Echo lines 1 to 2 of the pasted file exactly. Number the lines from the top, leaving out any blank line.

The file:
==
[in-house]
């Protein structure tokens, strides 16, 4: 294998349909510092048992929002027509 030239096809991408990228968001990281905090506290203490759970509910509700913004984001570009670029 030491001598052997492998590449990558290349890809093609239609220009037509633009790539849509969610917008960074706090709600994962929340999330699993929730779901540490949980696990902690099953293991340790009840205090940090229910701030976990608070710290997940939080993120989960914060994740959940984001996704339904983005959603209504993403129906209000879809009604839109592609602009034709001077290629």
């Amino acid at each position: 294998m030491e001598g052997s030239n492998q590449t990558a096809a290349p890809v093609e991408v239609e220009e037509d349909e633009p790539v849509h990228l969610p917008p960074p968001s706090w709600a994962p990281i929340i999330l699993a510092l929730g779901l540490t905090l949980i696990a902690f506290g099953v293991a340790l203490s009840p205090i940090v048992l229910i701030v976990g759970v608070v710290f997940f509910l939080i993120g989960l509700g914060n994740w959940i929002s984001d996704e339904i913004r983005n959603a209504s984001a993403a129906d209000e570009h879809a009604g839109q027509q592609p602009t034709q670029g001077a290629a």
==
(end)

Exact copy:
[in-house]
């Protein structure tokens, strides 16, 4: 294998349909510092048992929002027509 030239096809991408990228968001990281905090506290203490759970509910509700913004984001570009670029 030491001598052997492998590449990558290349890809093609239609220009037509633009790539849509969610917008960074706090709600994962929340999330699993929730779901540490949980696990902690099953293991340790009840205090940090229910701030976990608070710290997940939080993120989960914060994740959940984001996704339904983005959603209504993403129906209000879809009604839109592609602009034709001077290629």